Twenty years from now you will be more disappointed by the things you didn't do than by the ones you did.
So throw off the bowlines, sail away from the safe harbor. Catch the trade winds in your sails. Explore. Dream. Discover. --- Mark Twain

Tuesday, April 3, 2012

Lüderitz, Goerke House


The description of this house begins usually with the words "The One of the most beautiful buildings in town."

The house is named after the first owner, Hans Goerke, who arrived in Namibia (which at that time bore the name of German South West Africa) in 1904. He belonged to the staff of the German colonial troops (Shutztruppe. After finding diamonds in Kolmanskoppe Goerke left the army and started to work as the manager of the diamond mine.

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The house was built in one year, the construction began in October 1909 and the house was completed by September 1910. Very likely the architect was Otto Ertl. Hans Goerke himself lived in this house for two years, and then left for Germany. The guide of the tour said that Goerke`s wife had not wished to live in that house.

Eight years later the CDM (Consolidated Diamond Mines) bought the house and the Chief Engineer was accommodated there.

The house was bought by Consolidated Diamond Mines (CDM) in 1920. In 1944 it was sold on to the government of SWA. It became the official residence of the magistrate, and so became known as the Drostdy. In 1981 there was so little crime in Lüderitz that the government decided to move the magistrate to Keetmanshoop, and CDM bought the building back. Today the house is completely renovated and used as the VIP guesthouse.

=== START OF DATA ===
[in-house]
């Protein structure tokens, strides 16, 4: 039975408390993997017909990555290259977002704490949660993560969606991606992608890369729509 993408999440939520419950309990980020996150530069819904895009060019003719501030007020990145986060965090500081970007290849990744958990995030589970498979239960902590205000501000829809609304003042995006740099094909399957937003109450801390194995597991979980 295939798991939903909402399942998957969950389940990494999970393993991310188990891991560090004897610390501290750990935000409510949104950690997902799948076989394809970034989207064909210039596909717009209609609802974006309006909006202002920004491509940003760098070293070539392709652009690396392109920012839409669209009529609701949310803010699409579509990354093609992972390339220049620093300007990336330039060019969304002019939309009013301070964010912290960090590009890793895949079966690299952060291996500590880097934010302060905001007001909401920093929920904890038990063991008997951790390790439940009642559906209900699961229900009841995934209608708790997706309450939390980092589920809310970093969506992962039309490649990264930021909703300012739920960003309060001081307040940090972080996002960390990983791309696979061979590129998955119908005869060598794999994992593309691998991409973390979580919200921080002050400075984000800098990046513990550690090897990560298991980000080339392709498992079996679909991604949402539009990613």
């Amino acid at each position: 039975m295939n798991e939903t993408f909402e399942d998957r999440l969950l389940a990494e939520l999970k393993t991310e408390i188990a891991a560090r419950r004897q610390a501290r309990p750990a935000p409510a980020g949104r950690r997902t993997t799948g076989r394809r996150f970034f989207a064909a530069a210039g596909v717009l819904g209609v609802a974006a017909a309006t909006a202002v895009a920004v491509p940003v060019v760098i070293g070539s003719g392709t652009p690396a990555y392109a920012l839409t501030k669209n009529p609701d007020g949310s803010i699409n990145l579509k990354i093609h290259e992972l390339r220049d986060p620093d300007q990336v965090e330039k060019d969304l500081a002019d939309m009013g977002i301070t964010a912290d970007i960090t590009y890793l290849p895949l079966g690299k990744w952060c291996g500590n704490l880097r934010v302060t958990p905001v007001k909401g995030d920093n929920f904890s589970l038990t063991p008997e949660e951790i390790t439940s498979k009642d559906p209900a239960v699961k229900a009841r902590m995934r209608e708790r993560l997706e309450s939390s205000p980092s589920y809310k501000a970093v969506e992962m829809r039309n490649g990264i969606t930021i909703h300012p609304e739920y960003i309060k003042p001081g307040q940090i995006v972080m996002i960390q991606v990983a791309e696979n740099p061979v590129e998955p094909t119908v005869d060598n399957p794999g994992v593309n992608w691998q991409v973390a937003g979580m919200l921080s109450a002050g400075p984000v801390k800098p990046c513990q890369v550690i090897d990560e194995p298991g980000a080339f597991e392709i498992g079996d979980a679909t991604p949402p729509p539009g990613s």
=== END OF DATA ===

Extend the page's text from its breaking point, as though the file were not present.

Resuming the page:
The House is open to visitors only a few hours a day, on weekdays from two o'clock until four o'clock, and on Saturdays and Sundays from four o'clock to five o`clock. The ticket and the guide service together cost 25 Namibian dollars (2.5 euro).

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The sundial on the wall of the house shows Namibian summer time, which is the same as that during Estonian winter period. The picture was taken at half past four.

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The children playing in the street confirmed that the museum was open.

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Welcome letter on the wall right at the entrance. I found online the English translation, “Whoever enters this house with a positive attitude will be valued and welcomed here”.

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There are old folders, documents over a hundred years old on the table of the ticket–seller.

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The first-floor dining-room.

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The window with flamingos by the second floor stairway.

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The second floor, the picture is taken on the stairs leading to the tower room.

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The Tower Room.

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The bathroom has been updated. Like a real guesthouse should be. The kitchen was also new and with modern technology, but it was dark in the house as there was no electricity at the moment.

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A bedroom.

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The first-floor hallway.

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A view of the city.

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The attic door was open – so here is one more picture. Didn`t go down to the dark basement.

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It is completely understandable that this house is a National Monument of Namibia since 1975.

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